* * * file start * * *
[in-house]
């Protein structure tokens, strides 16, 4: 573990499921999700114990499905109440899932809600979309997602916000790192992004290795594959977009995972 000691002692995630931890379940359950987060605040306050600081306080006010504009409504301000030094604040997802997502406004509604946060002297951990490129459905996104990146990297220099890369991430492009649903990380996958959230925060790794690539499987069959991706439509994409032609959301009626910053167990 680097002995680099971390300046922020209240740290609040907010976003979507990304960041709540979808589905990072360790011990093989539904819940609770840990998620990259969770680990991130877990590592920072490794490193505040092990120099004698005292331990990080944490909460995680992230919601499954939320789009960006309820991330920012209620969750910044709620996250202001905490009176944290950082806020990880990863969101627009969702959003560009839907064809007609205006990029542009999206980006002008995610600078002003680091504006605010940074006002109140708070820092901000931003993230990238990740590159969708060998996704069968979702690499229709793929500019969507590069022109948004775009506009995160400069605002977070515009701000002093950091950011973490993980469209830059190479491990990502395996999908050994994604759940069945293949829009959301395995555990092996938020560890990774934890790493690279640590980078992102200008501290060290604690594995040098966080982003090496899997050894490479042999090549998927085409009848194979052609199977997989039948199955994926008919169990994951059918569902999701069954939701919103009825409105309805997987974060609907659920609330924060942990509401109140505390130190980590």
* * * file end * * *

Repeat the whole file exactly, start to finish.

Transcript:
[in-house]
């Protein structure tokens, strides 16, 4: 573990499921999700114990499905109440899932809600979309997602916000790192992004290795594959977009995972 000691002692995630931890379940359950987060605040306050600081306080006010504009409504301000030094604040997802997502406004509604946060002297951990490129459905996104990146990297220099890369991430492009649903990380996958959230925060790794690539499987069959991706439509994409032609959301009626910053167990 680097002995680099971390300046922020209240740290609040907010976003979507990304960041709540979808589905990072360790011990093989539904819940609770840990998620990259969770680990991130877990590592920072490794490193505040092990120099004698005292331990990080944490909460995680992230919601499954939320789009960006309820991330920012209620969750910044709620996250202001905490009176944290950082806020990880990863969101627009969702959003560009839907064809007609205006990029542009999206980006002008995610600078002003680091504006605010940074006002109140708070820092901000931003993230990238990740590159969708060998996704069968979702690499229709793929500019969507590069022109948004775009506009995160400069605002977070515009701000002093950091950011973490993980469209830059190479491990990502395996999908050994994604759940069945293949829009959301395995555990092996938020560890990774934890790493690279640590980078992102200008501290060290604690594995040098966080982003090496899997050894490479042999090549998927085409009848194979052609199977997989039948199955994926008919169990994951059918569902999701069954939701919103009825409105309805997987974060609907659920609330924060942990509401109140505390130190980590």